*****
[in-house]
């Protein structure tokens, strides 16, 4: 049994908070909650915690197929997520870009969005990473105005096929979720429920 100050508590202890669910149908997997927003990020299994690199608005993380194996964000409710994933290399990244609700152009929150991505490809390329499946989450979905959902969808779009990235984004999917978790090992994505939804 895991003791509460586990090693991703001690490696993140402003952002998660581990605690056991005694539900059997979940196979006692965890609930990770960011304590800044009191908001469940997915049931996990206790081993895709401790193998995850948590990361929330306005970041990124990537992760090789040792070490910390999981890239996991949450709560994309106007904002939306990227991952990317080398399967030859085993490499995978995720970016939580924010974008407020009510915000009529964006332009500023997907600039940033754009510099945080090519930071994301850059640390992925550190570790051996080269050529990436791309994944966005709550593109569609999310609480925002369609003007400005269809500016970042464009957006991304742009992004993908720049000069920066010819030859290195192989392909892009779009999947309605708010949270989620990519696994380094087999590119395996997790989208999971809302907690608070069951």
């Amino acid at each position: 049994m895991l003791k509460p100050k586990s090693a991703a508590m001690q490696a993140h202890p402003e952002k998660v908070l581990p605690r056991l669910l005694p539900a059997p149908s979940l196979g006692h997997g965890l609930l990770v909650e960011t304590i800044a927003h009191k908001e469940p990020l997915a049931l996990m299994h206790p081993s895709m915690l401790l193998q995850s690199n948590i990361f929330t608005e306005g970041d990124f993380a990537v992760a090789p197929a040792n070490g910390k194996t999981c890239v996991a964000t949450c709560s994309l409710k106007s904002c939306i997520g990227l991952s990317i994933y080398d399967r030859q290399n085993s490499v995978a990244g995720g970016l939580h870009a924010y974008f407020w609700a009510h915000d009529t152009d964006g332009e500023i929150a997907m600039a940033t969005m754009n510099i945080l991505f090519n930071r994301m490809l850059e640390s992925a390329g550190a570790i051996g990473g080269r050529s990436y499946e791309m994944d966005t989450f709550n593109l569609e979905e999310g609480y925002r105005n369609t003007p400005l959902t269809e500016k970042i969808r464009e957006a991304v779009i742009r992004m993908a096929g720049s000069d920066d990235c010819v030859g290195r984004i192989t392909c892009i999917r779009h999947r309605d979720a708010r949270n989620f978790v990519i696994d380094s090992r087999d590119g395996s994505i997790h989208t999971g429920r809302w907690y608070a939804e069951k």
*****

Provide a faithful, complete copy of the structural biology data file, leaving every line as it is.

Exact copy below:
[in-house]
């Protein structure tokens, strides 16, 4: 049994908070909650915690197929997520870009969005990473105005096929979720429920 100050508590202890669910149908997997927003990020299994690199608005993380194996964000409710994933290399990244609700152009929150991505490809390329499946989450979905959902969808779009990235984004999917978790090992994505939804 895991003791509460586990090693991703001690490696993140402003952002998660581990605690056991005694539900059997979940196979006692965890609930990770960011304590800044009191908001469940997915049931996990206790081993895709401790193998995850948590990361929330306005970041990124990537992760090789040792070490910390999981890239996991949450709560994309106007904002939306990227991952990317080398399967030859085993490499995978995720970016939580924010974008407020009510915000009529964006332009500023997907600039940033754009510099945080090519930071994301850059640390992925550190570790051996080269050529990436791309994944966005709550593109569609999310609480925002369609003007400005269809500016970042464009957006991304742009992004993908720049000069920066010819030859290195192989392909892009779009999947309605708010949270989620990519696994380094087999590119395996997790989208999971809302907690608070069951």
């Amino acid at each position: 049994m895991l003791k509460p100050k586990s090693a991703a508590m001690q490696a993140h202890p402003e952002k998660v908070l581990p605690r056991l669910l005694p539900a059997p149908s979940l196979g006692h997997g965890l609930l990770v909650e960011t304590i800044a927003h009191k908001e469940p990020l997915a049931l996990m299994h206790p081993s895709m915690l401790l193998q995850s690199n948590i990361f929330t608005e306005g970041d990124f993380a990537v992760a090789p197929a040792n070490g910390k194996t999981c890239v996991a964000t949450c709560s994309l409710k106007s904002c939306i997520g990227l991952s990317i994933y080398d399967r030859q290399n085993s490499v995978a990244g995720g970016l939580h870009a924010y974008f407020w609700a009510h915000d009529t152009d964006g332009e500023i929150a997907m600039a940033t969005m754009n510099i945080l991505f090519n930071r994301m490809l850059e640390s992925a390329g550190a570790i051996g990473g080269r050529s990436y499946e791309m994944d966005t989450f709550n593109l569609e979905e999310g609480y925002r105005n369609t003007p400005l959902t269809e500016k970042i969808r464009e957006a991304v779009i742009r992004m993908a096929g720049s000069d920066d990235c010819v030859g290195r984004i192989t392909c892009i999917r779009h999947r309605d979720a708010r949270n989620f978790v990519i696994d380094s090992r087999d590119g395996s994505i997790h989208t999971g429920r809302w907690y608070a939804e069951k």